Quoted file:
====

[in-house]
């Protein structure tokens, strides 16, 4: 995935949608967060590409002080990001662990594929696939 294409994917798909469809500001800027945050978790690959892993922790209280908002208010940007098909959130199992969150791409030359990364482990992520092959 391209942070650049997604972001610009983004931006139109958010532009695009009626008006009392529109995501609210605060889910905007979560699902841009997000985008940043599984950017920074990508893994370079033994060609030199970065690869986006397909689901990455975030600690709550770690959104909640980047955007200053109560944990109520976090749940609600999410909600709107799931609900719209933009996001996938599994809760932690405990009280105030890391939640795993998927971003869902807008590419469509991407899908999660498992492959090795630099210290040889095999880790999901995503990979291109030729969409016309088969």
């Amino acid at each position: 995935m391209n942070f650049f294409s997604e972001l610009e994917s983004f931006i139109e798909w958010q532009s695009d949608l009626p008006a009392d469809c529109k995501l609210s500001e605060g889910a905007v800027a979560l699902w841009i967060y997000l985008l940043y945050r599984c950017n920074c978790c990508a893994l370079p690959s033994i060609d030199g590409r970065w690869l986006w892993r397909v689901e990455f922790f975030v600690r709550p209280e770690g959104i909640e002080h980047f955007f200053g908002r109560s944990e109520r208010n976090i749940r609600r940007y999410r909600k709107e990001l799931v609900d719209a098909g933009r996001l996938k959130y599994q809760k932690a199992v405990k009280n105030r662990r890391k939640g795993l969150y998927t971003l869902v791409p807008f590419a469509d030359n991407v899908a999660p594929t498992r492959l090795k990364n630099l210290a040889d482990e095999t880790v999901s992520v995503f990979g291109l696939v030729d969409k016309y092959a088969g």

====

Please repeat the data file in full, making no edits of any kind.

[in-house]
């Protein structure tokens, strides 16, 4: 995935949608967060590409002080990001662990594929696939 294409994917798909469809500001800027945050978790690959892993922790209280908002208010940007098909959130199992969150791409030359990364482990992520092959 391209942070650049997604972001610009983004931006139109958010532009695009009626008006009392529109995501609210605060889910905007979560699902841009997000985008940043599984950017920074990508893994370079033994060609030199970065690869986006397909689901990455975030600690709550770690959104909640980047955007200053109560944990109520976090749940609600999410909600709107799931609900719209933009996001996938599994809760932690405990009280105030890391939640795993998927971003869902807008590419469509991407899908999660498992492959090795630099210290040889095999880790999901995503990979291109030729969409016309088969």
């Amino acid at each position: 995935m391209n942070f650049f294409s997604e972001l610009e994917s983004f931006i139109e798909w958010q532009s695009d949608l009626p008006a009392d469809c529109k995501l609210s500001e605060g889910a905007v800027a979560l699902w841009i967060y997000l985008l940043y945050r599984c950017n920074c978790c990508a893994l370079p690959s033994i060609d030199g590409r970065w690869l986006w892993r397909v689901e990455f922790f975030v600690r709550p209280e770690g959104i909640e002080h980047f955007f200053g908002r109560s944990e109520r208010n976090i749940r609600r940007y999410r909600k709107e990001l799931v609900d719209a098909g933009r996001l996938k959130y599994q809760k932690a199992v405990k009280n105030r662990r890391k939640g795993l969150y998927t971003l869902v791409p807008f590419a469509d030359n991407v899908a999660p594929t498992r492959l090795k990364n630099l210290a040889d482990e095999t880790v999901s992520v995503f990979g291109l696939v030729d969409k016309y092959a088969g």